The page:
Posts Tagged ‘child’
Posted in masculinity, provider, Uncategorized, tagged boys, child, conflict, family, girls, masculine, men's roles, relationships, responsibility, teaching, women on December 2, 2013| Leave a Comment »
With all of the various events in the Arab world, our recent partisan political debacles here in the USA, and a recent contact by another men’s group praising us for being a peer-led group, I thought it would be timely to talk about Leadership.
Male stereotypes are rich in leadership figures. Do we feel the burden of and expectation of leadership? Have you shouldered the of leadership of others in your life? Does it energize you, or is it a burden? Do you feel connected to those you lead, or alienated? Do you feel you have natural gifts in this area or have you figured out a strategies to overcome a lack of natural talent?
- Do you wish you could acquire more leadership qualities? Do they elude your grasp? What prevents you from exerting yourself as a leader? How do you react to leadership? Do you prefer to guide your own life without interference from leadership figures? Do you have latent anarchistic tendencies? Or do you crave the clear direction provided by leadership?
- Have you had leaders in your life that you’ve admired or tried to emulate? Or have you been the victim of unfair or irresponsible leadership, possibly still carrying a grudge? What do you want from leadership? What are the qualities of a perfect leader in your opinion?
- Are there leadership issues in your relationship with family, friends, lovers, work, our group?
- And finally, are you able to ‘self-lead’ – to lead your life where you want it to go instead of following your reactions and repeating the same steps over and over?
In our last meeting, I tossed out the following quote in response to one man’s statements. It seemed to immediately capture everyone’s attention, so here it is again:
Where a man’s wound is, that is where his genius will be.
Mircea Eliade (1907-1986)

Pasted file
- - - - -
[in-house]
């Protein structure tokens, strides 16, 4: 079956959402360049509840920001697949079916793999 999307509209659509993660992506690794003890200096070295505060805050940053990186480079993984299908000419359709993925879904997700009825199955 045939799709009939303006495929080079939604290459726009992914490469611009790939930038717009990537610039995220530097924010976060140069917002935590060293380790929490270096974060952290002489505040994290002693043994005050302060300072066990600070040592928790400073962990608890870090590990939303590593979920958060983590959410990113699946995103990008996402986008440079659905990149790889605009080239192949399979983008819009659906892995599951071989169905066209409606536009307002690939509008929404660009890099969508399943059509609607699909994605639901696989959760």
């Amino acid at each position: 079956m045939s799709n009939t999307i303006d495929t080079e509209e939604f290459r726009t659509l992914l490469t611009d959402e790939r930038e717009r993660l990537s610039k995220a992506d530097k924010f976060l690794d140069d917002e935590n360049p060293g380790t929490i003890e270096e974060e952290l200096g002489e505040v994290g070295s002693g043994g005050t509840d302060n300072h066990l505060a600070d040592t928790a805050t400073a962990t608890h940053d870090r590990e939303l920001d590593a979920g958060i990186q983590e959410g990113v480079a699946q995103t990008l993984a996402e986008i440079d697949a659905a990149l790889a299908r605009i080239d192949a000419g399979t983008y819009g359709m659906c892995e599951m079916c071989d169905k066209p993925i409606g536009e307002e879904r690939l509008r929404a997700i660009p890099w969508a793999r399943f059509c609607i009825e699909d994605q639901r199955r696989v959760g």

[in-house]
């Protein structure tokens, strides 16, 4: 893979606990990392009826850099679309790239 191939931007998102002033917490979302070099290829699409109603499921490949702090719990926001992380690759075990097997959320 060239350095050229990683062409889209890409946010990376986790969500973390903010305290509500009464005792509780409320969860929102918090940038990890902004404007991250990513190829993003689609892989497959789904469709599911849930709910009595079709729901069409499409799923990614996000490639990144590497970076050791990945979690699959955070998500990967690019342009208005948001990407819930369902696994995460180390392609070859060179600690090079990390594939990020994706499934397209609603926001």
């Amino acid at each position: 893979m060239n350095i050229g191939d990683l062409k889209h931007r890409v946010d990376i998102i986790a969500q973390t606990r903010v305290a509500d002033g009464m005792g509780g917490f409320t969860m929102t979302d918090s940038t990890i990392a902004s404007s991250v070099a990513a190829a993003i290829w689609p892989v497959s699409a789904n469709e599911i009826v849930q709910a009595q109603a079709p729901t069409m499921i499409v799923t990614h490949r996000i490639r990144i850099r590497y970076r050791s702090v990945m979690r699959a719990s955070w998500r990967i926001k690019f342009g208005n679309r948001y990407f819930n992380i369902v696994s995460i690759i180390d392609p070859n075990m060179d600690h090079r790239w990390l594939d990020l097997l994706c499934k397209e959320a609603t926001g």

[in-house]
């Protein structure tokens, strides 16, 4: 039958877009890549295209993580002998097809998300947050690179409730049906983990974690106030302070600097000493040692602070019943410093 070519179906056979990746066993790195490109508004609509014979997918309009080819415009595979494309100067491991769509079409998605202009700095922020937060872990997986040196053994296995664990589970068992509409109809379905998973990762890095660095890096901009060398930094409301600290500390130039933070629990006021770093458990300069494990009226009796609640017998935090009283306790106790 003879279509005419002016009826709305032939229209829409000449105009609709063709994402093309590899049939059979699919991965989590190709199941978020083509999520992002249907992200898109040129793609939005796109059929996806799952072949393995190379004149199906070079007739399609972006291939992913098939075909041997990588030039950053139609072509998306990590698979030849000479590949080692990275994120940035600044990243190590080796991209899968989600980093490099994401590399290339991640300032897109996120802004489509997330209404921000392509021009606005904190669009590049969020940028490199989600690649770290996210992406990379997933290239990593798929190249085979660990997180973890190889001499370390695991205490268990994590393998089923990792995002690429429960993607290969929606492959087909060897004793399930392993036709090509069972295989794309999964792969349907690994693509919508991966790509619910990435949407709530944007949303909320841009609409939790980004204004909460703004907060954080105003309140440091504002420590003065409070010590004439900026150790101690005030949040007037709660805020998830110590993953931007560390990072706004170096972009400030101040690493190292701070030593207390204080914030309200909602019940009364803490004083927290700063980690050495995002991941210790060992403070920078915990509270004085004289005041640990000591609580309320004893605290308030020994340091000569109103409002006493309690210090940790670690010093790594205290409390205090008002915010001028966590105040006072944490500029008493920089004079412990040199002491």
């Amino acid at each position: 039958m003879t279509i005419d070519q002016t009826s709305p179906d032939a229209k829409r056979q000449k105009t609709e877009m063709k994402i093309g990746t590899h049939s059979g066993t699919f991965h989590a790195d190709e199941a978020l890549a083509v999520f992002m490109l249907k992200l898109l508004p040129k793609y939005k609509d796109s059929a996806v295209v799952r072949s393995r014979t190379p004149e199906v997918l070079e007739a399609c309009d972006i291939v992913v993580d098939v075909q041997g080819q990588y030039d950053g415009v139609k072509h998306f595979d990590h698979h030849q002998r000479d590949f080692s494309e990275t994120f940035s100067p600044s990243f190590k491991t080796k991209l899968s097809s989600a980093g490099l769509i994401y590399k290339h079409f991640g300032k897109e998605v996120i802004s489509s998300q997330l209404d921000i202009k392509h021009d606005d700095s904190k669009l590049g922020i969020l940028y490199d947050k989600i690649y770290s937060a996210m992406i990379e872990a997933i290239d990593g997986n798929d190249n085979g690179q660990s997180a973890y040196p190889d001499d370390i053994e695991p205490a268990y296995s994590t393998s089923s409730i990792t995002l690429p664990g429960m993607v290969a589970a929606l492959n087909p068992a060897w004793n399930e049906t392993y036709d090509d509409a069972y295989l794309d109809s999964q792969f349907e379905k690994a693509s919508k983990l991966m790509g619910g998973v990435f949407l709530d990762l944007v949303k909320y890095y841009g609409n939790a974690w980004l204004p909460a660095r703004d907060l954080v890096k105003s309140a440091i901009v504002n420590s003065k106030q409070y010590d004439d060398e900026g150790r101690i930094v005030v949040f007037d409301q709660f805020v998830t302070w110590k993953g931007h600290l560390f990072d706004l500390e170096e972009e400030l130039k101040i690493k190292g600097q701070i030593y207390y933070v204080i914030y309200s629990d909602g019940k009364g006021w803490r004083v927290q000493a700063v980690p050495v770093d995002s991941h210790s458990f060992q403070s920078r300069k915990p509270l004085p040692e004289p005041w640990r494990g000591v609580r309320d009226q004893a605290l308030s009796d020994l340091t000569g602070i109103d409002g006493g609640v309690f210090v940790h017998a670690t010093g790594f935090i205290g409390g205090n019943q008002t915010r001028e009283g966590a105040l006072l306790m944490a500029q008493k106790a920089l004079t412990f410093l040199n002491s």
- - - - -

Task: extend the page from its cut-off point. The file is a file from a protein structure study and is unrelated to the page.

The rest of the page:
All of us carry our own unique wounding, and how we respond to it literally controls our lives.
I am not a mechanism, an assembly of various sections.
And it is not because the mechanism is working wrongly that I am ill.
I am ill because of wounds to the soul, to the deep emotional self,
and the wounds to the soul take a long, long time,
only time can help
and patience, and a certain difficult repentance
long, difficult repentance, realization of life’s mistake,
and the freeing oneself
from the endless repetition of the mistake
which mankind at large has chosen to sanctify.
As men, most often this wound comes from our fathers.
Every boy, in his journey to become a man, takes an arrow to the center of his heart, in the place of his strength. Because the wound is rarely discussed and even more rarely healed, every man carries a wound. And the wound is nearly always given by his father.
John Eldredge, Wild at Heart
Or we may shoulder the burden of our parent’s wounding.
Greatest burden a child must bear is the unlived life of the parent. So each man must examine, without the motive to judge, where his father’s wounds were passed on to him. Either he finds himself repeating his father’s patterns or living in reaction to them – in both cases a prisoner.
James Hollis, Under Saturn’s Shadow: The Wounding and Healing of Men
Addressing our wounding in paramount to our own person growth.
If you want to change the way you are with your sons, and your daughters, then my experience is you need to feel how you were hurt, and how you were wounded.
Marvin Allen, Wild Man Weekend documentary
In this meeting we will speak to each other about our personal wounding – what we know about it, how we have (or haven’t) dealt with it. How our current status with our wounding affects our lives today and the lives of those we love.
Our next meeting will be on Monday, August 29th, from 7:30-9:30pm.
The theme for the meeting will be ORIGINS.
(We discussed this topic a year ago, when the East Bay group started. Due of the number of new men in attendance, and because this topic is always relevant to each of us, it seemed like a good time to revisit. Below is Stefan’s original text.)
We all come from a specific place in the world. It is possible to adopt a new home, to find and claim a new land as “ours,” but there always remains some trace where we were young, an indelible mark. Where we come from becomes a subtle and deeply personal myth. This story will often color and frame our present more strongly than the actual events occurring in the moment.
Where did you come from? What were the places that you grew up which shaped you? How was your life impacted by your exposure (or not) to nature, to people who were like you, and people who were not? What are your earliest memories of place? What was the light like, the temperature of the air? Were you happy or uncomfortable? Why does this memory stick? Does it have any special meaning?
How does your place of origin manifest in your life today? What have you kept? What have you rejected? How strong is your feeling of “home?” What do you consider your home, your sacred space? Where do you find peace and safety? Where do you not?
If you are interested in attending this meeting, to be held in North Oakland, contact us for the location.